I definitely have mixed feelings about the California State Park system. Annual passes went from $30 to $60 to $120 (now 50% more than the Federal Lands pass for national parks), yet even at astronomical prices they don't honor their own annual pass at many parks, including Bodie. The "Photographer Days" offering a few extra hours at Bodie are a great service, but at $30 they were expensive, at $50 last year they excluded many retired people (age discrimination), the unemployed (22% of the state's residents according to the Bureau of Labor Statistics U-6 measure) and the poor (which in this economy includes many of the photographers the sessions are intended to serve). The night sessions are even worse.
Camping fees at state parks were as low as $10 a few years ago, but have skyrocketed to $30 (50% more than in national parks). The California Department of Parks and Recreation loves to get photographers' images for brochures, Web sites and commercials, but they no longer pay photographers. They only pay graphic artists, Web designers, and the administrative staff at the Department of Parks and Recreation who ask for ask for the product of our work for free. The nonprofit California State Parks Foundation is flush with so much cash they've collected from well-meaning folks "to benefit the California State Parks", they were able to buy the Web site MyParkPhotos.com. Their (paid) administrative and marketing folks are often involved in driving the market value of California State Park photos to zero (net effect: decreasing park visitation by photographers, and by the people who would have been inspired to visit by their photographs).
Instead of alienating visitors with higher fees and reducing their base of voter support, the Department of Parks and Recreation should be offering free photowalks and increasing their use and support base among California voters. Get the administrators off their butts and away from their desks leading, interpretive walks (including photowalks), or replace them with people who do want to welcome and interact with the California residents and visitors they're (allegedly) there to serve. If they can't use a computer and a digital camera and encourage visitation through programs and pursue support via the Internet, they're ineffective... retire them (when the state employees' union protects/rewards incompetence among administrators, many more of its members suffer with furloughs and workforce reductions).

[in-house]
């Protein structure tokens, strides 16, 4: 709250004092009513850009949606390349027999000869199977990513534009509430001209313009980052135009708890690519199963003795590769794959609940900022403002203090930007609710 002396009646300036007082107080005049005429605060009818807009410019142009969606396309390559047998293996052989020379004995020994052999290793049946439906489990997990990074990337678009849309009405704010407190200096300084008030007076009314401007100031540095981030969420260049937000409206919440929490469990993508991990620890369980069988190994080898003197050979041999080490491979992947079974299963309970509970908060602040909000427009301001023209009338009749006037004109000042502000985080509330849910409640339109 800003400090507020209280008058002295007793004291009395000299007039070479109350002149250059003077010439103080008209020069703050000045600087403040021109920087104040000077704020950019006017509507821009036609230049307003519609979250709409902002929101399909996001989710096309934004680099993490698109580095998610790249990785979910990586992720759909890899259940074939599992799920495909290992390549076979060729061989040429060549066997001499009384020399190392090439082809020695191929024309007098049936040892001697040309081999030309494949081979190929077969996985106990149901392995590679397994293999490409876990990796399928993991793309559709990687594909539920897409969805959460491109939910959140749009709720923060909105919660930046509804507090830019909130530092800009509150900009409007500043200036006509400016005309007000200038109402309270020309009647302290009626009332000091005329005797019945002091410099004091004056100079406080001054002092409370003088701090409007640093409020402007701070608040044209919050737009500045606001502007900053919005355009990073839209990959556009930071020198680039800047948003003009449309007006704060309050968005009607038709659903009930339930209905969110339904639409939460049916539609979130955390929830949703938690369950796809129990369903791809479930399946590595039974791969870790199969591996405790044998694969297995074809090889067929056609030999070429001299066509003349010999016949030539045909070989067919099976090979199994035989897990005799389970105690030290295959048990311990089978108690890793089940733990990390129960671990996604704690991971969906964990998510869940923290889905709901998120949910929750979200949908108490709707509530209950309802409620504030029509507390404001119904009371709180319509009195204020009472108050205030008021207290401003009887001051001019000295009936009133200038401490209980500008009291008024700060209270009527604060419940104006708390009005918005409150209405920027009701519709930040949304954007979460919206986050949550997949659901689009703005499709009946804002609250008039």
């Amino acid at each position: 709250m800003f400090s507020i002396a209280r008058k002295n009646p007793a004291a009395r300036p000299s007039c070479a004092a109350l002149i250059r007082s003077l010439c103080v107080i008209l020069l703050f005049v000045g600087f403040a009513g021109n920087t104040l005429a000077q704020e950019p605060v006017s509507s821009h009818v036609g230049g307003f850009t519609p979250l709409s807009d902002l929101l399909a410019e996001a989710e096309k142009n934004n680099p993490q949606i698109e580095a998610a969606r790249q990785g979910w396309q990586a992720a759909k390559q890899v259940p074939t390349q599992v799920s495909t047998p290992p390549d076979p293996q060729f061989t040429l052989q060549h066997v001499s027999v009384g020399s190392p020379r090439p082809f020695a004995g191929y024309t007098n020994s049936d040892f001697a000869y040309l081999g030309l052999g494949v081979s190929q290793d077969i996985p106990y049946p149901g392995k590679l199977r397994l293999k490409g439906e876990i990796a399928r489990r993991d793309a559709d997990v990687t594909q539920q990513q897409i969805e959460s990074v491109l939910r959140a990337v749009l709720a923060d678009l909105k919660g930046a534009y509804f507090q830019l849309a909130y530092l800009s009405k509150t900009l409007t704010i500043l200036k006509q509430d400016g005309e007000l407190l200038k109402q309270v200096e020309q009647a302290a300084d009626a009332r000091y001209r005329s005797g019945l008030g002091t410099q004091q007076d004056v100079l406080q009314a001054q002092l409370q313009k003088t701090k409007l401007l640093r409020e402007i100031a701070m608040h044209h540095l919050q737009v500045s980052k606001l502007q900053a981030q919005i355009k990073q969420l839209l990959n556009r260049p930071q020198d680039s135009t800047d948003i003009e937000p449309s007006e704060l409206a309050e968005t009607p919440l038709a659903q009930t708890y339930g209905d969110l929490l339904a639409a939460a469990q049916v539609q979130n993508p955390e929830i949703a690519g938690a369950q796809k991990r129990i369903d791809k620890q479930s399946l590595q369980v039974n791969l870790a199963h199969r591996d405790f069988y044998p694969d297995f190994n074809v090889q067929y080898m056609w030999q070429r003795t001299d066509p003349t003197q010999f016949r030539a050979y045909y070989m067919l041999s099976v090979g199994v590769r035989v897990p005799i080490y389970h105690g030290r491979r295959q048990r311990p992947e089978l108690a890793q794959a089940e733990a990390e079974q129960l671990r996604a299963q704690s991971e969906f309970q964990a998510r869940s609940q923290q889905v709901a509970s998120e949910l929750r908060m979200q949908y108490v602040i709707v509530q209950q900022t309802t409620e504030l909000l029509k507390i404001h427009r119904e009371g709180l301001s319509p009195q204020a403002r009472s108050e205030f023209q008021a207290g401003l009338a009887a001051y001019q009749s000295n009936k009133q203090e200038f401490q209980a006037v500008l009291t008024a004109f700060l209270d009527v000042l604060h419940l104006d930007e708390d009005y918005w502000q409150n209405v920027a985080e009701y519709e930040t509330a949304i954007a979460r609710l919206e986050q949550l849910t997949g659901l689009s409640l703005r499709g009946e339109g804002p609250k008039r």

Instead of penalizing photo workshop instructors with 8 page permit applications and high fees, give them a free annual pass and enjoy the entry fees (and support) from the thousands of people they bring to the parks each year. The customers they introduce the the parks in their best light will return again and again, and introduce their friends to the parks. I'd love to see the California State Park system thrive, but while they're good at begging for funding and voter support, I can't recall a single productive thing they've done in recent years to earn it. In fact, their counterproductive actions only decrease their support and increase the odds of closing more parks, and as they alienate their user base, fewer people are left who care. I say replace the whole department with a private contractor to manage the parks, one with far more freedom to hire and fire employees to ensure creative solutions.
I'm going to make a proposal to the Bodie Foundation. They want to win a $100,000 grant, but they need votes to beat out other parks for the money. Photographers on G+ can help them get there. I'm going to propose that they agree up front to cut the night workshop fees if we help them get enough votes to win the grant. They might not collect $20k in fees from photographers attending in a year, but gain $100,000 from hundreds or thousands who want to visit some day (and the property of California residents becomes much more accessible to California residents). That seems to me like a compromise in which everyone wins, and we can demonstrate that working with and for the people you're trying to serve can be a much more productive and profitable strategy.